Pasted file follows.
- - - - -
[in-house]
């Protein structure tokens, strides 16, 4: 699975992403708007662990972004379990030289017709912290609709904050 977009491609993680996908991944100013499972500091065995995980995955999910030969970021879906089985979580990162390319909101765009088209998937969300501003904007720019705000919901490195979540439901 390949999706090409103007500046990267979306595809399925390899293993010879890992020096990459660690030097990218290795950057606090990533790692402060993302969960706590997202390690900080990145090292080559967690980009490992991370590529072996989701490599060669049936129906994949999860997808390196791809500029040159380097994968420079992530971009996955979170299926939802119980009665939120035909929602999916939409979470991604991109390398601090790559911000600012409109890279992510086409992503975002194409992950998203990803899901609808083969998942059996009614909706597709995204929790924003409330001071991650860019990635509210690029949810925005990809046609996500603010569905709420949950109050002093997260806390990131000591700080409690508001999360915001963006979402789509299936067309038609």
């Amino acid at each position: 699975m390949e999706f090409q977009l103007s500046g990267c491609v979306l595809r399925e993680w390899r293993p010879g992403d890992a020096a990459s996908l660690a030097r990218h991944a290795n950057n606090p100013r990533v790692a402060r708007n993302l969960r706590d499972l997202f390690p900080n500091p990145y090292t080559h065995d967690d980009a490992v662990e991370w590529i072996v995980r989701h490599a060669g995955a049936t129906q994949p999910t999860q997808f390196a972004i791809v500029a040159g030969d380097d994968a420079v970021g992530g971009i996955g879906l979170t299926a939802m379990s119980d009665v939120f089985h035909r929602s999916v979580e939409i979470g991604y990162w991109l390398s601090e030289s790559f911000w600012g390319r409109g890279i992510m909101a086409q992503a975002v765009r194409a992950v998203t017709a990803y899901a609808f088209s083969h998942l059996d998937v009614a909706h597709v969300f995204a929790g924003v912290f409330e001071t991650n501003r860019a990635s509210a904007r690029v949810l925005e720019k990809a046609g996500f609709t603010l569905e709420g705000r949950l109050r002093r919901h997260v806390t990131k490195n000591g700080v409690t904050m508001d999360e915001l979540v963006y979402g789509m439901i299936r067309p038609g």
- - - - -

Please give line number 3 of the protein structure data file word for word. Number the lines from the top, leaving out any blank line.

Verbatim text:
């Amino acid at each position: 699975m390949e999706f090409q977009l103007s500046g990267c491609v979306l595809r399925e993680w390899r293993p010879g992403d890992a020096a990459s996908l660690a030097r990218h991944a290795n950057n606090p100013r990533v790692a402060r708007n993302l969960r706590d499972l997202f390690p900080n500091p990145y090292t080559h065995d967690d980009a490992v662990e991370w590529i072996v995980r989701h490599a060669g995955a049936t129906q994949p999910t999860q997808f390196a972004i791809v500029a040159g030969d380097d994968a420079v970021g992530g971009i996955g879906l979170t299926a939802m379990s119980d009665v939120f089985h035909r929602s999916v979580e939409i979470g991604y990162w991109l390398s601090e030289s790559f911000w600012g390319r409109g890279i992510m909101a086409q992503a975002v765009r194409a992950v998203t017709a990803y899901a609808f088209s083969h998942l059996d998937v009614a909706h597709v969300f995204a929790g924003v912290f409330e001071t991650n501003r860019a990635s509210a904007r690029v949810l925005e720019k990809a046609g996500f609709t603010l569905e709420g705000r949950l109050r002093r919901h997260v806390t990131k490195n000591g700080v409690t904050m508001d999360e915001l979540v963006y979402g789509m439901i299936r067309p038609g």